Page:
Solar water heating is most beneficial between April and September, although a sunny day at any time of the year will provide a useful amount of hot water. The area of panels required is determined by the size of the hot water cylinder, which in turn is calculated on the size of the property and the amount of hot water needed each day. As a general rule, one square metre of panel is sufficient for 60 litres of stored hot water, although this figure will vary between manufacturers. Solar water heating only requires a small amount of energy to operate the circulating pump, although some systems have an integral solar powered pump that starts to operate when the sun is shining, so does not require an electrical supply.

Solar photovoltaic cells
Solar electric (photovoltaic) panels mounted on the roof convert sunlight into electricity. A large surface area is required to capture enough energy to be worthwhile, but these panels are currently very expensive to install. The price is likely to fall as product development improves efficiency, and demand increases production.

solar photovoltaic cell photo

Small domestic sized hydro generators are available, but are only suitable in applications where there is a sufficient constant flow of fast running water with a fall of preferably not less than one metre; a higher fall, and large volumes of water, would provide a greater amount of energy. Anyone who does have a stream or burn running through their property could certainly consider this option, and if feasible, this could provide a reliable uninterrupted electricity supply.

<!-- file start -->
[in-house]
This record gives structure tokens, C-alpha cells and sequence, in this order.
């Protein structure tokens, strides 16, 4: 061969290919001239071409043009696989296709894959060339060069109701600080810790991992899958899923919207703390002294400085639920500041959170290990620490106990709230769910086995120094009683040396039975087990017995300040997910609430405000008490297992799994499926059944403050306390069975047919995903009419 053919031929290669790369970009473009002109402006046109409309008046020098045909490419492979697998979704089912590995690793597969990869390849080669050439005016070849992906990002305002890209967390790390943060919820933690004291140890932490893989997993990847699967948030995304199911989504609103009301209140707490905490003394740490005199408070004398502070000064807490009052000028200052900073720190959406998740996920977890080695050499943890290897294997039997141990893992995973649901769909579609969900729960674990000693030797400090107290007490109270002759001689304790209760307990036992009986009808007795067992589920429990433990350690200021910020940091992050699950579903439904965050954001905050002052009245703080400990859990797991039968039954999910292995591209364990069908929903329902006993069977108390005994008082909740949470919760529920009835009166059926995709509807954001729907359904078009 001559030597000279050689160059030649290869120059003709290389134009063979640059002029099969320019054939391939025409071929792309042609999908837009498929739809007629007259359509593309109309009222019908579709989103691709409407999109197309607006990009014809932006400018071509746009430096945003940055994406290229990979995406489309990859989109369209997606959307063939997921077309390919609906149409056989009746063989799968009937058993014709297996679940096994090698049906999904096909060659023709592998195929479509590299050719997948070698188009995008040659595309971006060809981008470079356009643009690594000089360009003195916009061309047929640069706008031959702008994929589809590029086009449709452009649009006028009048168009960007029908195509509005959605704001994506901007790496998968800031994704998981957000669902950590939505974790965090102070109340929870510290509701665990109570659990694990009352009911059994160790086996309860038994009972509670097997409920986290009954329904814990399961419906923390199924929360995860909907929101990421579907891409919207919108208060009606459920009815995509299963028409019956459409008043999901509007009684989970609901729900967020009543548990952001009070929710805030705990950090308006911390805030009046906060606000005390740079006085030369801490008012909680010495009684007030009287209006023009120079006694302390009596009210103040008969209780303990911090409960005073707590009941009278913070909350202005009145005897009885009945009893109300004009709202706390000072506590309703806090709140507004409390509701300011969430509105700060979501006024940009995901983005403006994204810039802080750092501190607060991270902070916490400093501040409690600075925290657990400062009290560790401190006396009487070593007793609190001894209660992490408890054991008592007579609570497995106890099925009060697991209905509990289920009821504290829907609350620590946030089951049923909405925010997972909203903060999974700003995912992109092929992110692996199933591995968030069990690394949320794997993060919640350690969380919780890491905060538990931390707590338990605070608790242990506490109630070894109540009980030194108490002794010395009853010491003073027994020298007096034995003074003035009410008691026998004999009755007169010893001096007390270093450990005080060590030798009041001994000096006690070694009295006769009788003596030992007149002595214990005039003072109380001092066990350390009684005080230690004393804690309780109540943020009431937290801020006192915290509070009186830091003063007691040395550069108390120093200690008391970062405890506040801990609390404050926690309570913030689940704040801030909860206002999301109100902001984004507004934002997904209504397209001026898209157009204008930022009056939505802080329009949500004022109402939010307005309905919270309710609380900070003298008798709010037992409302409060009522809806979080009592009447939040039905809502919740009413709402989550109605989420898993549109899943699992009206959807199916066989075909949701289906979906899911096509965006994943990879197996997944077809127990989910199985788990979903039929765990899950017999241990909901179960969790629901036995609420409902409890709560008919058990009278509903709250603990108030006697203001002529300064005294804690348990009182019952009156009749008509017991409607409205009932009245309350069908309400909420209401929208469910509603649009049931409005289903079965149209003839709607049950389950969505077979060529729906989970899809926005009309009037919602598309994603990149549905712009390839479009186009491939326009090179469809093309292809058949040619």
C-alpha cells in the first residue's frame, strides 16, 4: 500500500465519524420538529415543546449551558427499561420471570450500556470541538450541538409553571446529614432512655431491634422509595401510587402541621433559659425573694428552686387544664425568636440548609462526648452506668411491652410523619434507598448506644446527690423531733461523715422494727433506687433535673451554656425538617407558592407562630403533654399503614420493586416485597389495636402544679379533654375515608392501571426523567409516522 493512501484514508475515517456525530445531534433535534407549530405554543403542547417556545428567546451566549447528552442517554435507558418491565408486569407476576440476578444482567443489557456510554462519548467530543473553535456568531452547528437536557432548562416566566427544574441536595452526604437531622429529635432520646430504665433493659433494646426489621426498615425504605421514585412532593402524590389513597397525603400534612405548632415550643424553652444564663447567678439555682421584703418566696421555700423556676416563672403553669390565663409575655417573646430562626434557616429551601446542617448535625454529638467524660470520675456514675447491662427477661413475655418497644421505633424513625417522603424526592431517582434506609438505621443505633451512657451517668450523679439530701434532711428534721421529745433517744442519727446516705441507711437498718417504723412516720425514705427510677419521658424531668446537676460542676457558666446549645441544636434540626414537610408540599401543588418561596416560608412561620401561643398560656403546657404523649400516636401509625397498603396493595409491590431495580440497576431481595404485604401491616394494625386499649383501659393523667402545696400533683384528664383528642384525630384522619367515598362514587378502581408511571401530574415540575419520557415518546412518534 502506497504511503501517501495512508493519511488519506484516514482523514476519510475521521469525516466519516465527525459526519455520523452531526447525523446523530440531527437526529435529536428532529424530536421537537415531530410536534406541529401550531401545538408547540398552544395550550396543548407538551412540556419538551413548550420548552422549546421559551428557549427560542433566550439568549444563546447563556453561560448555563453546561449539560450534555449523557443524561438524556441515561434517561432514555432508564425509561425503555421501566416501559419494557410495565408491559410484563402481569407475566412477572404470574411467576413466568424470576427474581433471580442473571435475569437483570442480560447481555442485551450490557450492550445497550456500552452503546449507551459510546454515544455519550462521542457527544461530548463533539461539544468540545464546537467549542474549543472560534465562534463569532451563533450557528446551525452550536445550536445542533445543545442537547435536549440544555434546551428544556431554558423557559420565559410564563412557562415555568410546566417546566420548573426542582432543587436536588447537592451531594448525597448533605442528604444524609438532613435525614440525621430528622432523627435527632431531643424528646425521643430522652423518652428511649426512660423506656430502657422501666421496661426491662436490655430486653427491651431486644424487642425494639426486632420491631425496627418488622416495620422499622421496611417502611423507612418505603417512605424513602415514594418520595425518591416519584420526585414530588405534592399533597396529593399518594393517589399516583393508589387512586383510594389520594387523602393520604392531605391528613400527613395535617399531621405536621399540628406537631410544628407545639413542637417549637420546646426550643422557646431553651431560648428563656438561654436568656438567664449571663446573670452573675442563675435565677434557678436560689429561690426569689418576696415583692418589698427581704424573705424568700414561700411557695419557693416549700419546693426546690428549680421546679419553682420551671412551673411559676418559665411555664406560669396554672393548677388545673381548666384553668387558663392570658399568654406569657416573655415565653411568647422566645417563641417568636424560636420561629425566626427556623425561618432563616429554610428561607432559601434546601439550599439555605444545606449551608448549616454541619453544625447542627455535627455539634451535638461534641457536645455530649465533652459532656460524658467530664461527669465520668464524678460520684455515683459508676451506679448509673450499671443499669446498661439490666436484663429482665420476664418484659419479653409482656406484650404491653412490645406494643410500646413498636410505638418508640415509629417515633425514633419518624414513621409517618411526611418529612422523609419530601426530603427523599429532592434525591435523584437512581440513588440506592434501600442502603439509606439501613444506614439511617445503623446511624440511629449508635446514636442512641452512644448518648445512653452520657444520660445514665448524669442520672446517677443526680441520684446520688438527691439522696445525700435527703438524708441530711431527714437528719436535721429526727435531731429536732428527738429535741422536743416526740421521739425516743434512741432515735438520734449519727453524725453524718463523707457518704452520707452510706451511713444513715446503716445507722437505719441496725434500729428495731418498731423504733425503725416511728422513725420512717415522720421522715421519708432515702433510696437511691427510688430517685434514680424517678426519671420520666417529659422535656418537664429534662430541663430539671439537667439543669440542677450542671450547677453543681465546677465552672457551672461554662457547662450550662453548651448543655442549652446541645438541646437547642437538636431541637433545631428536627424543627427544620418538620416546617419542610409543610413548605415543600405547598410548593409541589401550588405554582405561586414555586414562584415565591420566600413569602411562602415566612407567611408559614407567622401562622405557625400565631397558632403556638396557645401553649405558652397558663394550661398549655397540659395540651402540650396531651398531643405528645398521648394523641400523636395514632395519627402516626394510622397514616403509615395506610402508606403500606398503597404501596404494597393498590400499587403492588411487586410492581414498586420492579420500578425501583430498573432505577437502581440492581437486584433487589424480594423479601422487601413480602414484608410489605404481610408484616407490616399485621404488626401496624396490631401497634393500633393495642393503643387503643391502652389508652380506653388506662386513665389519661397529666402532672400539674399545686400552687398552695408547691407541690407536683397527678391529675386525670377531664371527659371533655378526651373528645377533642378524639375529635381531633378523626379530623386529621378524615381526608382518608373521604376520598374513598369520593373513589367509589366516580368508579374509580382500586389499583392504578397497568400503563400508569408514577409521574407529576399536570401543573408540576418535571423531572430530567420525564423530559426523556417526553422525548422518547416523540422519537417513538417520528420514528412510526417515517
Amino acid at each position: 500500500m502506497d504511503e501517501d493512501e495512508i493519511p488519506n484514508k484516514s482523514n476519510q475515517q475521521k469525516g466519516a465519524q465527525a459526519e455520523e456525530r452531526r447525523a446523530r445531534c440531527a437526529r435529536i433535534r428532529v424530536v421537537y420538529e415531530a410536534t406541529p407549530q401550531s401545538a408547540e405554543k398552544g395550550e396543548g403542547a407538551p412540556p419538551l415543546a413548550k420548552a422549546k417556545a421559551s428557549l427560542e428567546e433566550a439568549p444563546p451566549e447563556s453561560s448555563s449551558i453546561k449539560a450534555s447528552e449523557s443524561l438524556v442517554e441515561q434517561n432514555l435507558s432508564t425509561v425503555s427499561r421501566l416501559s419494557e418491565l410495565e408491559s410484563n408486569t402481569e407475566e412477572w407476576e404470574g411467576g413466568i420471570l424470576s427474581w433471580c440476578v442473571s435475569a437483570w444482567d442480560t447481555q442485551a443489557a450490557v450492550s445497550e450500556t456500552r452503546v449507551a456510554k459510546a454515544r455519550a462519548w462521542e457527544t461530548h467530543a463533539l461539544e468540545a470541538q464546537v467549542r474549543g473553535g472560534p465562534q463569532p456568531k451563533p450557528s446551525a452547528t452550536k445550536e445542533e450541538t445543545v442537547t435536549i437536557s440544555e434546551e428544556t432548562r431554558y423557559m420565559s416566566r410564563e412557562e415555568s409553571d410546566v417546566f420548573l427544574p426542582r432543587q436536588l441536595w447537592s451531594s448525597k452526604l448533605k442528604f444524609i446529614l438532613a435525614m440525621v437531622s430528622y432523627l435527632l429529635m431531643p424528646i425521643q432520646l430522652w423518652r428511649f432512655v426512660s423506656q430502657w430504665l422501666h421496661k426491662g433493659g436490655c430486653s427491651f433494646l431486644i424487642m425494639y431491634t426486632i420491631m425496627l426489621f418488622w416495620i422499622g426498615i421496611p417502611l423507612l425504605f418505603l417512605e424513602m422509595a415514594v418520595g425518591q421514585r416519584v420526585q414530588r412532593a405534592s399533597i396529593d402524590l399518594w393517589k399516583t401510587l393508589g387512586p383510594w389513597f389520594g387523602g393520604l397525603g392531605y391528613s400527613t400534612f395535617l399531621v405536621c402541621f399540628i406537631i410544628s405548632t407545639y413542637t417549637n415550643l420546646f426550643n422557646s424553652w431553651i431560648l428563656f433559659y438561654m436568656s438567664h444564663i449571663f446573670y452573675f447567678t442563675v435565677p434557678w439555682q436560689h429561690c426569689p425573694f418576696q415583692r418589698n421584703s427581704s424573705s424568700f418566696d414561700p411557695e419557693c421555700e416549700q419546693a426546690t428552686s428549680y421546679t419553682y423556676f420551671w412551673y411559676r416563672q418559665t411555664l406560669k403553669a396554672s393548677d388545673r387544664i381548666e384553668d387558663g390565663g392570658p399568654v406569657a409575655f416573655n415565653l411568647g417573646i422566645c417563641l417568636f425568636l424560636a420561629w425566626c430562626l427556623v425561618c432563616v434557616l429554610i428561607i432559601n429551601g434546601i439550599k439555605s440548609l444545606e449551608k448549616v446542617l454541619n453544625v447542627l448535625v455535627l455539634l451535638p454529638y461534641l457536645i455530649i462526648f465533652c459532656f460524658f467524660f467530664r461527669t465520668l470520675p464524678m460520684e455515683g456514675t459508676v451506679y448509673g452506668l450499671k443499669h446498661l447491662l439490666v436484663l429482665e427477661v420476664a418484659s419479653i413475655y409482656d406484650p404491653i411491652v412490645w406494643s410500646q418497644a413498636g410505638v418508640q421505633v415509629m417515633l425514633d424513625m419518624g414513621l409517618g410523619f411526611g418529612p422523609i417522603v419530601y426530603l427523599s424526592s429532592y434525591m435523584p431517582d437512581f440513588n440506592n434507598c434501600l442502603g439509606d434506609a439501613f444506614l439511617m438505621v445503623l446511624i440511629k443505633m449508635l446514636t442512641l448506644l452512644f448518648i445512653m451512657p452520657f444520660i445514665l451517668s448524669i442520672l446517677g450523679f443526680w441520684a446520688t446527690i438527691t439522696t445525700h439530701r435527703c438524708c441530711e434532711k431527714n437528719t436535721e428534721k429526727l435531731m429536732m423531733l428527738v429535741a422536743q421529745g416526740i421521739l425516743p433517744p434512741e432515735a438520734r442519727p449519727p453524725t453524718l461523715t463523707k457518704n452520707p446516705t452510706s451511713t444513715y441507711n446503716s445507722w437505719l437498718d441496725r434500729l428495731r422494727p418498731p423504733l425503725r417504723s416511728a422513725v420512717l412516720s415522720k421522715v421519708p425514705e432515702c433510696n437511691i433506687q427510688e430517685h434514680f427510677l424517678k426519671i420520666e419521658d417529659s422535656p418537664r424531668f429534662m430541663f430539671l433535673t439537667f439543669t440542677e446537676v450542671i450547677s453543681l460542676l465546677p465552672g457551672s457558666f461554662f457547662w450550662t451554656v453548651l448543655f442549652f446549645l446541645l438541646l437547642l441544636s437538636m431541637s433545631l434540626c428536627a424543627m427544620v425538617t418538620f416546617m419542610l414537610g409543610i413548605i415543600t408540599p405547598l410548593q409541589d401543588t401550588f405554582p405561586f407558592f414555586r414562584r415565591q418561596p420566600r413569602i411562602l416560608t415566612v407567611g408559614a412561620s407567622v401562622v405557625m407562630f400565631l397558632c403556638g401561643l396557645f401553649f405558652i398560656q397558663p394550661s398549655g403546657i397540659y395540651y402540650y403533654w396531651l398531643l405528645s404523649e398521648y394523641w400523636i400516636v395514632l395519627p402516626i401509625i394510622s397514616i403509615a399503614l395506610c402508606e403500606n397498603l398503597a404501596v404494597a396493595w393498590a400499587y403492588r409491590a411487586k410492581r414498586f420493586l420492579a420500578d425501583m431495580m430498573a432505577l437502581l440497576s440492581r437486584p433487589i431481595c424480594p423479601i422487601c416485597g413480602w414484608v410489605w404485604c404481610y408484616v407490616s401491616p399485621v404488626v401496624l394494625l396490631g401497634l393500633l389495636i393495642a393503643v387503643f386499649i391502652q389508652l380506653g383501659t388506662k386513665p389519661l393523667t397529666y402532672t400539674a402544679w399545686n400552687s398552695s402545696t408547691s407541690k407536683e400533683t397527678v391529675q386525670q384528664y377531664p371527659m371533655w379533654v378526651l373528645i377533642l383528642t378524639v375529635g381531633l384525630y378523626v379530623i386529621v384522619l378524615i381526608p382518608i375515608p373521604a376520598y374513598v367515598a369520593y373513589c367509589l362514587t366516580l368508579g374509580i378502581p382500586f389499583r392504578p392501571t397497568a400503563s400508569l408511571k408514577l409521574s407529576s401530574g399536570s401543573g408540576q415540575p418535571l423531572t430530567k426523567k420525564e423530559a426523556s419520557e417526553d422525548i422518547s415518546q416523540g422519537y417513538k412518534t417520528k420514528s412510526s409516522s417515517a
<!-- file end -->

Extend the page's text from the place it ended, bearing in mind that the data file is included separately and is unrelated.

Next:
hydrodynamic screw diagram

Air source heat pumps
If there is insufficient room for either horizontal ground loops or a bore hole, then an air to water heat pump can be used. These units are installed outside and convert the air temperature into usable heat energy. Air to water heat pumps are not as efficient as ground source heat pumps, but in a well insulated building, they should be able to provide all the heating and hot water requirements throughout the year. It is not unusual to dock an air source heat pump with a conventional boiler, which would only come on during the coldest weather when the heat pump cannot satisfy the demand.

air source heat pump photo

A roof-mounted wind turbine can generate a small amount of electricity to offset the consumption from the grid, but this is unlikely to be sufficient to make a house self sufficient in electricity. For those people fortunate enough to have a windy site (and planning permission) a mast mounted wind turbine could provide enough electricity to satisfy a domestic demand. The obvious disadvantage of a wind turbine is that it only produces electricity when the wind is blowing, so you will still need to be connected to the grid or have a back-up storage or generation facility. One of our clients has a mast mounted wind turbine and a battery storage facility, which has enabled him to be totally off the grid.

rooftop wind turbine photo

Back boilers/Multiple sources
Wood burning, or other stoves with a back boiler can be coupled to a heating system via a thermal store, or buffer cylinder. The volume of the thermal store must be big enough to prevent the back boiler from overheating. A number of different heat sources can be connected to the thermal store, which can then provide hot water to the heating circuit.

solid fuel stoves photo

Schematic diagrams of various plumbing arrangements of underfloor heating with heat pumps and solar panels.